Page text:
Trump appointed three justices to the U.S. Supreme Court who were part of the majority that did away with constitutional protection for abortion. He likely would continue to appoint federal judges who would uphold abortion limits.

At the same time, he has said a federal abortion ban is unnecessary and that the issue should be resolved at the state level. He has argued a six-week ban favored by some Republicans is overly harsh and that any legislation should include exceptions for rape, incest and the health of the mother. He has also come out in opposition to an even stricter ban that a court allowed to be put in place in Arizona.

Even so, Trump has said that states, if they choose, could monitor women’s pregnancies and prosecute them if they undergo the procedure beyond the period permitted.


Trump has been critical of U.S. support for Ukraine in its war with Russia and has said he could end the war in 24 hours if elected, although he has not said how he would do that.

Trump has also said that under his presidency, the U.S. would fundamentally rethink “NATO’s purpose and NATO’s mission.” Though he has put forward few tangible policy proposals, he told Reuters in an interview last year that Ukraine may have to cede some territory to reach a peace agreement.

Trump objected to a $61 billion aid package for Ukraine for months, and some Republicans in Congress refused to back it. Congress finally approved the package in late April, and Trump has since suggested Ukraine’s security is an important U.S. interest.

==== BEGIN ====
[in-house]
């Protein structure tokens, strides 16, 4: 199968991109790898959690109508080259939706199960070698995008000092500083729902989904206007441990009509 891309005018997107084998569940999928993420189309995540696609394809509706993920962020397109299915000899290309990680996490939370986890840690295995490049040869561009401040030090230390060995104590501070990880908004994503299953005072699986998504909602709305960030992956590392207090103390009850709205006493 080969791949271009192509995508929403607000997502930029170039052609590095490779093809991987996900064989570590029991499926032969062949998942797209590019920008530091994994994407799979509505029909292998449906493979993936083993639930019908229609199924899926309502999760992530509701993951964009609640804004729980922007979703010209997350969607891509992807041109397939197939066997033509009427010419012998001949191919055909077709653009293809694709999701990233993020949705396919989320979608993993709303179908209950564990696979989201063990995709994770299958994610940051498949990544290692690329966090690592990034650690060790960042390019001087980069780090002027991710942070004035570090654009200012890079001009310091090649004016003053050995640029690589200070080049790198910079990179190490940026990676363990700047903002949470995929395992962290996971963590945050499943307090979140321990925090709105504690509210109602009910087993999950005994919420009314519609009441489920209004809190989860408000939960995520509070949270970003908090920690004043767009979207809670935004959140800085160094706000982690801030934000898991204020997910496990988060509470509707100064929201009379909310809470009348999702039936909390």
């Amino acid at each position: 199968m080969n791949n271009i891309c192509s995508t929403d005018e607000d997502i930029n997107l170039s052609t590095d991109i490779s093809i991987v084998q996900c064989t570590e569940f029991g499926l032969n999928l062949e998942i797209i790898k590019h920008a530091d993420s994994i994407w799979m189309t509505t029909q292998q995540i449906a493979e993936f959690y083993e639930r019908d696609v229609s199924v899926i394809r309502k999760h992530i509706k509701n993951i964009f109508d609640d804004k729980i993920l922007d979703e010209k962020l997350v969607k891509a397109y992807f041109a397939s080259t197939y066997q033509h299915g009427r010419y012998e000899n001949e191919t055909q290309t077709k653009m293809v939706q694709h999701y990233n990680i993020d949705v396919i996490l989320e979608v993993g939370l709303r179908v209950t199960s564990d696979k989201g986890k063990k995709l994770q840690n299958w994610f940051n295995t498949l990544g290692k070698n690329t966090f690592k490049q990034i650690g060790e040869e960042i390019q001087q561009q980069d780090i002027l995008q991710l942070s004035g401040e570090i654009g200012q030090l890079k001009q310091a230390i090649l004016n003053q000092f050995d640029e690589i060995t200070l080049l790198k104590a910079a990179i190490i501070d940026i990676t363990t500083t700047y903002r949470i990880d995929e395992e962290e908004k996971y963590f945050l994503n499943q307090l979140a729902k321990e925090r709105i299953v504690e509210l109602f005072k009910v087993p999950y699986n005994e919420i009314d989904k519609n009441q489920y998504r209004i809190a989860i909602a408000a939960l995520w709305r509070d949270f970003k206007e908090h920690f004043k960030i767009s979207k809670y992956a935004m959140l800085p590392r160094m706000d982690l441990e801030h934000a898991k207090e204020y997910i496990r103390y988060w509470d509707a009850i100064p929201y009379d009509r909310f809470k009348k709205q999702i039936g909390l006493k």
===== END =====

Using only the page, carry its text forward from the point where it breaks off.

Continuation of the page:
Trump has supported Israel in its fight against Hamas but has criticized Prime Minister Benjamin Netanyahu’s initial handling of the conflict. On the campaign trail, he has also floated sending armed forces into Mexico to battle drug cartels.


Trump has pledged to require colleges and universities to “defend American tradition and Western civilization” and purge them of diversity programs. He said he would direct the Justice Department to pursue civil rights cases against schools that engage in racial discrimination.

On the K-12 level, Trump would support programs allowing parents to use public funds for private or religious instruction.


Trump says he would institute the death penalty for human traffickers and drug dealers. He says he does not believe federal statistics that show violent crime dropping in U.S. cities. He has said he will consider pardoning all of those who have been convicted of crimes in connection with the Jan. 6, 2021, attack on the U.S. Capitol.